Soil Properties: Water

Soil as a complex system supports the growth of plants. Its ability to do this is not only dependent on the adequate supply of nutrients, but also upon the adequate supply of water and air. This requires sufficient pore spaces to allow plant (root) growth but at the same time provide substantial water for storage and aeration for plant respiration.

In general, water can cause soil mineral particles to swell and shrink and adhere to each other. In this way it can initiate the process of structural aggregation. It is also intimately involved in numerous chemical reactions that weather primary and secondary clay minerals (e.g. hydrolysis), releasing chemical nutrients into the soil solution and create acidity.

In soil, water is stored in pores and on organic and inorganic soil mineral particle surfaces that arise from the physical aggregation of soil particles (i.e. clay, silt and sand). In this way substantial volumes of water can be held in soil.  It is estimated that to a depth of 1 m, soil at field capacity can hold approximately 800,000 L (0.8 ML) of water.

However, soil water storage is never permanent, exhibiting substantial variation in space and time. This is particularly the case near the soil surface where under natural systems water is added through precipitation and via irrigation in man made systems. At the same time as water enters soil it can be removed rapidly in the presence of active roots. In this regard water is removed in gaseous form (i.e. transpiration and evaporation).  Where it is not utilized by plants, water can be removed in liquid form (e.g. deep drainage to groundwater).

To understand how water is actually held in soil and is made available to plants it is important to understand how it binds and is released. The first thing to realise is that an individual water (H2O) molecule is neutral.  That is, the negative charge associated with the oxygen atom (i.e. -2) is equal to the number of positive charges associated with the two individual hydrogen atoms (i.e. +1 each).

However, the overall charge is asymmetrical. That is, the electrons carrying the negative charge are not evenly distributed. This is because the larger and more positively charged oxygen atom exerts a stronger pull on these electrons. The electrons, therefore, spend more time at the oxygen end of the water molecule. As a result the oxygen end of a water molecule is partially (d-) negative and the hydrogen end partially (d+) positive.

Water Figure 1

Water Figure 2

These characteristics of the water molecule have two important ramifications. Firstly, many soil mineral particles have surfaces that are negatively charged (i.e. exposed and negatively charged oxygen atoms of clay mineral structures). These negatively charged oxygen atoms attract the partially (d-) positively charged side of water molecules. This attraction results in the formation of strong adhesive forces.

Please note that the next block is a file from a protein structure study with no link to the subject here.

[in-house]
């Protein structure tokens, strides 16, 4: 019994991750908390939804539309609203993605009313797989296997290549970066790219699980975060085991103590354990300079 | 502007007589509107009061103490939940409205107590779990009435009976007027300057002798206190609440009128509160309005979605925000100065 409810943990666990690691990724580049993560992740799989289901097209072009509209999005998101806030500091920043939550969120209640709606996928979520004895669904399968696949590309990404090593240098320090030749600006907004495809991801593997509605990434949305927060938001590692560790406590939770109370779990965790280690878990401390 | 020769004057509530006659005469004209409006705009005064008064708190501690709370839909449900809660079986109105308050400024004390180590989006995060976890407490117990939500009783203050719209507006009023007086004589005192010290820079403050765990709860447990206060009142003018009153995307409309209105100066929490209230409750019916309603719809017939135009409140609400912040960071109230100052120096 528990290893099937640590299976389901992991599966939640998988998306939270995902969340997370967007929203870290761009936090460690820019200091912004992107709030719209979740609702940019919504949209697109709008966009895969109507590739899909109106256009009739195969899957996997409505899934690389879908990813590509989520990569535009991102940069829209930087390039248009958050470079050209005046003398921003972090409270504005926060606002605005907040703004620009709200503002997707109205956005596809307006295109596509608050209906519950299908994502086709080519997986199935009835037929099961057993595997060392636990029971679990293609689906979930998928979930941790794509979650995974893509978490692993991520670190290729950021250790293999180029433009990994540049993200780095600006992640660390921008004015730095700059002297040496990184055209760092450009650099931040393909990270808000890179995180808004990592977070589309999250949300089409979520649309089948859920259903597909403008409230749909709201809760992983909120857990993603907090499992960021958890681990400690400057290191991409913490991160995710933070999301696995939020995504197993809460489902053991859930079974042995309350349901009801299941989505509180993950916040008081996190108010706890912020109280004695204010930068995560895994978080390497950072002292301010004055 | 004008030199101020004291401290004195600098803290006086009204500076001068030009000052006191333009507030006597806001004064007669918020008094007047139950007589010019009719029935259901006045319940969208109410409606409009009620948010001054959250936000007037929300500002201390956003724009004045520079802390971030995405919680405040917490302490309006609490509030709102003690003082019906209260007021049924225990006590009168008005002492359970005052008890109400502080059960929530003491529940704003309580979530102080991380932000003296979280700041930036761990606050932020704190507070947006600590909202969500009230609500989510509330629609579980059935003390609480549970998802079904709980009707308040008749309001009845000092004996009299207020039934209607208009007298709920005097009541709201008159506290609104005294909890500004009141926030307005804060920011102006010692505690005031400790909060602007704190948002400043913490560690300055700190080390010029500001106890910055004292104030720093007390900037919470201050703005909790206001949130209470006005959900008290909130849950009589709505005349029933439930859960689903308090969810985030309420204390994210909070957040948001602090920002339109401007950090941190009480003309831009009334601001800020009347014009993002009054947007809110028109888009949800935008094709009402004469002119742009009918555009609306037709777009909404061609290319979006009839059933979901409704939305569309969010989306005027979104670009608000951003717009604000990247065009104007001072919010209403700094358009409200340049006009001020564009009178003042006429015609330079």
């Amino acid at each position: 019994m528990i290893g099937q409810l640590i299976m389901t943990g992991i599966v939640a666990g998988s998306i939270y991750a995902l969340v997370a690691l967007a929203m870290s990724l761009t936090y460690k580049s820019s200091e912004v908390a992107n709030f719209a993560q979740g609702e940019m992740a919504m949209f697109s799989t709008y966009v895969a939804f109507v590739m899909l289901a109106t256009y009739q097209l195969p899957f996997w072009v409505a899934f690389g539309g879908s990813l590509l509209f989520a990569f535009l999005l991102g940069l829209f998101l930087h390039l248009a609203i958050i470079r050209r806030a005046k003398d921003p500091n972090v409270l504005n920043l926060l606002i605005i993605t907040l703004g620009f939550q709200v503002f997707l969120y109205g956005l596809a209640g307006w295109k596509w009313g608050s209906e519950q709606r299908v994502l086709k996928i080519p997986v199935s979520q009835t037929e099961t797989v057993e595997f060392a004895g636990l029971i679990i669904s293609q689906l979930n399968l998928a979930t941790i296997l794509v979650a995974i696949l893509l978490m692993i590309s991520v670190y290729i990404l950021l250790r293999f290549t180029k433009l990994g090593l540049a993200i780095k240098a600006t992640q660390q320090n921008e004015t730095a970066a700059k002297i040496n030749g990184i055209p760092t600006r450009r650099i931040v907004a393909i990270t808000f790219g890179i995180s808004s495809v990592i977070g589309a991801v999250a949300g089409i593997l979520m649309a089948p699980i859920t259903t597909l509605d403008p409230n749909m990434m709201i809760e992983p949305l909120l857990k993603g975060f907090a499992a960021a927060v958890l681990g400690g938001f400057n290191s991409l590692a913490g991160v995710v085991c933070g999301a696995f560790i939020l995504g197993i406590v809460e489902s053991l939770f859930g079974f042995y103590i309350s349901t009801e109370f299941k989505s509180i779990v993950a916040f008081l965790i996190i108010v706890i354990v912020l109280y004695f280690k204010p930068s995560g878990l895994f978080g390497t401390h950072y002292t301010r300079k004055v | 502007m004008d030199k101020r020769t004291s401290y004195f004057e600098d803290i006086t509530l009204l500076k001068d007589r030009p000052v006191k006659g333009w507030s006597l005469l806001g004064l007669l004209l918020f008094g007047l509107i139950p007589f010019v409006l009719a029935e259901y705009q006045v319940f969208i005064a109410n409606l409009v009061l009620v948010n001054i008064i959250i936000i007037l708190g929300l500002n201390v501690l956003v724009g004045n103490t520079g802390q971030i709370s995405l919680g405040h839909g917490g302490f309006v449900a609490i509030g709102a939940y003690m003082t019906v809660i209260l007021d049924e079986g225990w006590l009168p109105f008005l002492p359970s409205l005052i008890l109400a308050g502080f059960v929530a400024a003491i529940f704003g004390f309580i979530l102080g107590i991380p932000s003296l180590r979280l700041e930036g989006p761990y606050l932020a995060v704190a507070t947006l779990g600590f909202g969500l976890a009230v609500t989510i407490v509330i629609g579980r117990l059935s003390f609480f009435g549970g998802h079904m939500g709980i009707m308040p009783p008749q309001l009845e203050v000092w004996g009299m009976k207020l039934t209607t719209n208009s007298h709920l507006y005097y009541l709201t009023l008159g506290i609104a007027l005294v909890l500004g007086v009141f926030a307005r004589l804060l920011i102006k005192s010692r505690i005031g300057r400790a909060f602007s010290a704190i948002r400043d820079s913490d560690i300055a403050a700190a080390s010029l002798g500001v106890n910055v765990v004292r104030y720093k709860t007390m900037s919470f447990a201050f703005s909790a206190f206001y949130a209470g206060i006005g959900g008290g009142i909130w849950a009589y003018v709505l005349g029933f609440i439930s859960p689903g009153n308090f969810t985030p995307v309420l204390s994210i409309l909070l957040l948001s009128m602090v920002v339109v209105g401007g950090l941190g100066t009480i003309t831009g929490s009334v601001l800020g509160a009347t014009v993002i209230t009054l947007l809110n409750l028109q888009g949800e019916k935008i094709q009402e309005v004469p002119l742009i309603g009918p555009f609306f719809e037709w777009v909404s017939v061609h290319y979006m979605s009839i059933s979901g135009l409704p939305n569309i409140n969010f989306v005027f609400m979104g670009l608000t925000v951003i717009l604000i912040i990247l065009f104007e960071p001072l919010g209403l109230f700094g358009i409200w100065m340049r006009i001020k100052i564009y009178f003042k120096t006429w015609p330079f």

A simple experiment that highlights the strength of this attraction can be viewed simply by adding a few drops of water onto oven dry soil. The water molecules are immediately adsorbed, spreading over soil to form a thin film several molecules thick. This is called adhesion water. The extent of adhesion water is though to be about 10 molecules thick and it is not available for plant uptake.

Secondly, water molecules are attracted to each other through hydrogen (H) bonding. This type of bonding is called cohesion and causes water molecules to attach themselves to the adhesion water. Water retained in soil because of cohesive forces is called cohesion water. This water is slightly more mobile and is generally available to plants. The molecules however are not as well orientated as the adhesion water.

Combined the adhesion/cohesion forces cause water films of considerable thickness to be held on soil particle surfaces. Because forces holding water are surface-attractive forces, the more surface area a soil has the greater is the amount of water adsorbed. For practical purposes this means clayier or organic soil can hold much more water than sandy soil.

The remaining soil water is held in aeration pores and is usually removed by drainage because of the force of gravity. It is not normally available to plants as it moves out of the profile within two days of rainfall or irrigation.

Exchangeable cations, such as Calcium (Ca2+), Magnesium (Mg2+), Potassium (K+) and Sodium (Na+), which are common in soil solution and on charged surfaces of clay and humus, are also attracted to the oxygen end of the water molecule (i.e. more negative end). Because of this cations can be removed from the solid matrix of soil particles and into the soil solution. 

In the soil solution, the cations are surrounded by a shell of orientated water molecules. This is the normal state of cations in soil solution. They are said to be hydrated. The number of water molecules associated with a cation (i.e. hydrated radius) is a function of the ionic charge and the size of the cation.

Radius Unit Na+ K+ Mg2+ Ca2+ Al2+
Non-hydrated nm 0.095 0.133 0.066 0.099 0.050
Hydrated nm 0.360 0.330 0.430 0.410 0.480


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